When you’re with your guy friends in the evening sitting in the living room, and your sleepy, tired little girl gets up out of bed scared and slowly creeps into the living room holding her teddy, what does she hear you say with the guys? What does she see you watching? When an overly large lady walks in the store, what do you say under your breath, what are your facial expressions?

Children are perceptive, they remember (and understand and process) more than you know. A little girl will learn about her body from a male’s perspective first from you – in how you treat her and talk to her, but also how you speak about and view other women, including, and most notably, your wife – her mama. I’m not speaking simply about “lust” – but also body image, size, color, shape, skin texture, the whole gamut. Help her learn that her body is her own and is to be respected and valued. Teach her not to be embarrassed or ashamed by her feminine form. Teach her that her body is beautiful in whatever skin color, size, or shape. Teach her how to take care of her body, but not to become obsessive and abuse it. Teach her that she doesn’t need to look like a pin-up to have the affections of a respectable male. Teach her that breastfeeding is beautiful and acceptable – and don’t make rude comments toward a lady who chooses to do so. Yes, have intentional conversations, but SHOW her in your actions, in your speech, and in what you own. Do you tell her mama she’s beautiful even when she’s sweaty and without makeup? Do you keep your eyes on your beautiful daughter’s face as she’s talking to you at the pool when an attractive woman walks by in a bikini behind her? Your actions speak volumes, but so do your words. Lack of words can also speak volumes, and can sometimes unintentionally communicate shame and embarrassment. Talk to your daughter about her body – truly. You should. And show her how a real man treats women.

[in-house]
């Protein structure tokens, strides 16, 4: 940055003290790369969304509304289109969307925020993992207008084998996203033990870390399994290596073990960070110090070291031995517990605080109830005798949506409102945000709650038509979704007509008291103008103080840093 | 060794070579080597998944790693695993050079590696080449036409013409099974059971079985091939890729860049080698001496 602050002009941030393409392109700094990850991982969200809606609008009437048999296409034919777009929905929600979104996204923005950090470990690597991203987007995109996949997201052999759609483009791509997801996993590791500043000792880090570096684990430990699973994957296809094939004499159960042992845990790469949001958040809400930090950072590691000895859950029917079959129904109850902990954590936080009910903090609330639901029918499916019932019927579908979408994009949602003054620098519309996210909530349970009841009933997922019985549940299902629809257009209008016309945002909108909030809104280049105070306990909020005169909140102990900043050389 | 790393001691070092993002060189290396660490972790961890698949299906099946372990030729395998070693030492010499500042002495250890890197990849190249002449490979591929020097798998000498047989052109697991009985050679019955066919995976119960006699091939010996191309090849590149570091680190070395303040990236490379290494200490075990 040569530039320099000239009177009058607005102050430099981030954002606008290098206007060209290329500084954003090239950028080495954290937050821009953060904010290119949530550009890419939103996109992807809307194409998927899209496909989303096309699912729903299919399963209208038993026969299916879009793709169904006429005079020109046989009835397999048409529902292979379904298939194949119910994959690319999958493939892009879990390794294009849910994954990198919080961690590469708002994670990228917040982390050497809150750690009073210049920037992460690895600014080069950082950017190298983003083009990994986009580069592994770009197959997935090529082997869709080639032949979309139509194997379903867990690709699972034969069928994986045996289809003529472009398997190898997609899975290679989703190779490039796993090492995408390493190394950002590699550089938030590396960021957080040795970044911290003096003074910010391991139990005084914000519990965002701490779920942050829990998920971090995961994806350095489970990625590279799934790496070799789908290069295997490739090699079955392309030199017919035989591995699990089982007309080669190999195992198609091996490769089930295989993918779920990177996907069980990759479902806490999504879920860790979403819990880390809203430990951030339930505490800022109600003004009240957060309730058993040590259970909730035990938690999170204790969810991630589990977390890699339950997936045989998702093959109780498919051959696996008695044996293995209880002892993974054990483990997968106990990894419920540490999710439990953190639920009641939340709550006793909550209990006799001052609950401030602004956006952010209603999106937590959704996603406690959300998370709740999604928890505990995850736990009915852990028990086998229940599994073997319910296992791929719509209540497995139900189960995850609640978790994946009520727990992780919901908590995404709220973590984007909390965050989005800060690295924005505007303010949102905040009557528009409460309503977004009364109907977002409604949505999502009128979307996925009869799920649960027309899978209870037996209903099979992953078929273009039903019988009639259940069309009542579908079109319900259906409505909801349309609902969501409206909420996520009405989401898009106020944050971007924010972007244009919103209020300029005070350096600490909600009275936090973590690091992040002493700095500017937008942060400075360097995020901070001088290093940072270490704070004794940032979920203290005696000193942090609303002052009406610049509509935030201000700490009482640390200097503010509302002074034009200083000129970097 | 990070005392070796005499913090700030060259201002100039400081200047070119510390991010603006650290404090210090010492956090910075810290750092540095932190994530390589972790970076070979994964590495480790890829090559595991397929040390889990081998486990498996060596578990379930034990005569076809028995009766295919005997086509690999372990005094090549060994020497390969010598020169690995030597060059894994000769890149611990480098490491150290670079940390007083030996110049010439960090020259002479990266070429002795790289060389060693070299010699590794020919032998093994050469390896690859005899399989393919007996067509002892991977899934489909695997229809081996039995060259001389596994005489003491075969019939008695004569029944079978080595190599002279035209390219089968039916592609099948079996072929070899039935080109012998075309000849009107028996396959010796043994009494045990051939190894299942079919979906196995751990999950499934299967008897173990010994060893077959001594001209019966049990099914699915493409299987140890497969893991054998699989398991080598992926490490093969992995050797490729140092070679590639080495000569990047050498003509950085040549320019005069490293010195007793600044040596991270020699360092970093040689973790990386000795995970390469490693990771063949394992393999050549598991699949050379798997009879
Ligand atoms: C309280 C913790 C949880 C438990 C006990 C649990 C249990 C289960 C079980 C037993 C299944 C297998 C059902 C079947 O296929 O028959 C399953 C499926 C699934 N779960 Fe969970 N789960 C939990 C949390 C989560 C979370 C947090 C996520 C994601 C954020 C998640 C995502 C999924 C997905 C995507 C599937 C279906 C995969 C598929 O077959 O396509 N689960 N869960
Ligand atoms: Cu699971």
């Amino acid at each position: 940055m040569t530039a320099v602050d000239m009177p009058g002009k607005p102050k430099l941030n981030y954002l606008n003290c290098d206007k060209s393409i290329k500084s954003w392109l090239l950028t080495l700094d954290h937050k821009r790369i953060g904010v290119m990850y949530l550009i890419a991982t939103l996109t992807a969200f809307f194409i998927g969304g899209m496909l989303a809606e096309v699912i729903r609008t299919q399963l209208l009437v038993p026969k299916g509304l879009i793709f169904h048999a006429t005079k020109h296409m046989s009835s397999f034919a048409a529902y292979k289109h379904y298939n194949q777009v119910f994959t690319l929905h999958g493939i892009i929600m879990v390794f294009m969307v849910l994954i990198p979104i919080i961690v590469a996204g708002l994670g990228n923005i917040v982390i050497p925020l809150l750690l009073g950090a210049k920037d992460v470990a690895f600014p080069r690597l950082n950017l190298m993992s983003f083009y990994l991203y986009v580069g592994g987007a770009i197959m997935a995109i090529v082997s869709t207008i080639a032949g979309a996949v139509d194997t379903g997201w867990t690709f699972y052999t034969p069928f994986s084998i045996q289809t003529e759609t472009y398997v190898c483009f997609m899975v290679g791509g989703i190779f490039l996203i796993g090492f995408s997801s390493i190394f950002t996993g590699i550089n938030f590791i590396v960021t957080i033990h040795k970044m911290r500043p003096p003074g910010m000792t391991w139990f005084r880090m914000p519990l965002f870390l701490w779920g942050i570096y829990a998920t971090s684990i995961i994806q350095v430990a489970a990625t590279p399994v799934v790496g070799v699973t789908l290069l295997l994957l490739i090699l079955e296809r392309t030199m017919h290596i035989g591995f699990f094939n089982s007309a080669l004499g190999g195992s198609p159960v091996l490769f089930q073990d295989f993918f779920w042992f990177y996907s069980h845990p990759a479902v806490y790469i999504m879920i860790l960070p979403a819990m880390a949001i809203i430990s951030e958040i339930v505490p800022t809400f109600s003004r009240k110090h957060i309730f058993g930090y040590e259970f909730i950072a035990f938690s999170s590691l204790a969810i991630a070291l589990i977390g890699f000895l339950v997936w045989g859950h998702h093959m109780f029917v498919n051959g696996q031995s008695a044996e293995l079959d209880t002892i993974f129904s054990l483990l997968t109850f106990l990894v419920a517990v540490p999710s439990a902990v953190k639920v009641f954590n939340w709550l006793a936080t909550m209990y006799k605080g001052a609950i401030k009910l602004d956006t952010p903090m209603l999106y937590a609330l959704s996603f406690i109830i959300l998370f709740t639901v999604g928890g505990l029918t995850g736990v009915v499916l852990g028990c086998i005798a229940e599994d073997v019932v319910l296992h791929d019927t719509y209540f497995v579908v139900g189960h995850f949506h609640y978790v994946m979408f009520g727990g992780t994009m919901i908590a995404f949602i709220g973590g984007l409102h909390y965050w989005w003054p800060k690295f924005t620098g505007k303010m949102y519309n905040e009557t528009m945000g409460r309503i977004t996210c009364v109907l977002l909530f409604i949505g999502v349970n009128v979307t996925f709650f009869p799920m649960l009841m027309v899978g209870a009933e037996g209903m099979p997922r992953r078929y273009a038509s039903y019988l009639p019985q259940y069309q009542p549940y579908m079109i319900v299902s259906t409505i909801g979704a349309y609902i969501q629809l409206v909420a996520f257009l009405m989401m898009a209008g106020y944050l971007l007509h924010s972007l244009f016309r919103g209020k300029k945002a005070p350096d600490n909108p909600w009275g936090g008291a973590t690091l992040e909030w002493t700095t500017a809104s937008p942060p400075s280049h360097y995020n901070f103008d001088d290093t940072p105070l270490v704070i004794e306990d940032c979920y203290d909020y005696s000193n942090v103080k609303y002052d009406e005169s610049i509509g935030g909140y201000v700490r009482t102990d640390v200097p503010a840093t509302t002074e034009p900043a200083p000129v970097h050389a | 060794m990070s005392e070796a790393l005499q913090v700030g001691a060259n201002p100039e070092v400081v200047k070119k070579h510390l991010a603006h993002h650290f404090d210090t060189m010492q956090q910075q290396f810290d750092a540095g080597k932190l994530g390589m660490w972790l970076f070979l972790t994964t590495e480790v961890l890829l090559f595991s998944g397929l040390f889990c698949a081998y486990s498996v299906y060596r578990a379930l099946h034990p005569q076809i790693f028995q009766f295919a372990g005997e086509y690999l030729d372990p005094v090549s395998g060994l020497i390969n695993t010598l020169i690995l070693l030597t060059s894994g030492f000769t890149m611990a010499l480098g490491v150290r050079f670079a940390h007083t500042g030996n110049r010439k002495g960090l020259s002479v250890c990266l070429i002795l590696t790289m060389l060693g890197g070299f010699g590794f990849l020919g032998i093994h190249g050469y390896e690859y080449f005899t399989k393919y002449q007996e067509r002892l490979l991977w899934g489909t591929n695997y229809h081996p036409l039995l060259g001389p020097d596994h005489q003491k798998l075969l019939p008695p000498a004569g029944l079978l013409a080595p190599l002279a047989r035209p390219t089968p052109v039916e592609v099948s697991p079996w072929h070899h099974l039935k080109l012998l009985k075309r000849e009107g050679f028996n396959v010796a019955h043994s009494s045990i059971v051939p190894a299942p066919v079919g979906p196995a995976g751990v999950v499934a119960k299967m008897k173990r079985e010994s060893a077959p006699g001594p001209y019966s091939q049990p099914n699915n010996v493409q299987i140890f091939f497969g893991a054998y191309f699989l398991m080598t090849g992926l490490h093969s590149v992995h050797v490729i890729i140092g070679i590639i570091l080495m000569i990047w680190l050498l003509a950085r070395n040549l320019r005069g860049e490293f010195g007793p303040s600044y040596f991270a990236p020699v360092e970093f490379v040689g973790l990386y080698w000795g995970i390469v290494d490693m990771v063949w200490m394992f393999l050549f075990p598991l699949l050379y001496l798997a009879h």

1. You teach her positive touch.

The first male, more than likely, she will receive touch from is you – perhaps the first time you hold her in the hospital after she was born. That first caress is life changing. The hugs she receives from you when you get home from work, the pat on the back when she’s feeling blue, the high five when she catches her first softball all teaches her positive and acceptable, loving touch. She NEEDS this from you.

Unfortunately, some fathers are uncomfortable with touch – until it comes to discipline. The touch your daughter receives from you should not only be when she’s done something wrong – grabbing her to put her in time-out, pulling her abruptly off of her brother in a fight, etc. A daughter needs to learn positive touch from YOU (not her teacher, not a boyfriend, not a brother) – from YOU, least she internalizes that she should only be touched by a male when he’s mad or lusting . . .

  1. You teach her the value of her mind and aspirations.

Set aside time to intentionally talk to your daughter and take interest in what makes her eyes glow. Pursue her mind. Ask her questions; answer her questions; read her books; get involved with homework; take her to work and let her shadow you. Teach her that her mind is to be cultivated and valued by men – teach her that she is every bit of worthy of becoming a doctor, an engineer, a police officer, etc. And when she takes interest in this, do not laugh, do not tease – believe in her.

The key word here is INTENTIONAL. Looking back on your life, you don’t want to remember all the times your daughter came up to you as a toddler, begging for you to read her a book – but you told her, “Not now, daddy is watching football.” Or then as a middle-schooler she came to you to ask you about life and instead, not putting down your magazine, you nodded and said, “mhm,” “yeah,” “that’s great sweetie.” In the long run, your conversations and engaging her mind will have a huge impact on who she is – and how seriously she expects a man to take her dreams and pursuits. Put down the remote, and pursue her mind.

  1. You teach her about dating and marriage, how a woman should be pursued.

 In this culture, marriage is advertised all around us girls from a young age – from dress up, to Disney movies, to TV shows, religion, everywhere. But, where us girls will experience marriage first hand is watching you with mommy. Your relationship with your wife (or girlfriend) will resound and echo in your daughter’s heart and mind for the rest of her life. Yelling at your wife will cause not only your wife pain, but also your daughter, as bringing home flowers for your spouse will make your daughter’s heart sing as well (until the teenage years when she throws up in her mouth!). She will learn how a husband (or boyfriend) should treat his wife (or girlfriend) first from you – and her years and years of experience watching and learning about marriage will take place first and foremost in your home. Pursuing your wife, and learning to be a team, to love one another, to deal with stress, to talk through your problems will do just as much for your marriage as it will for your daughter’s future – not just her future marriage, but any situation she works closely and as a team with a male.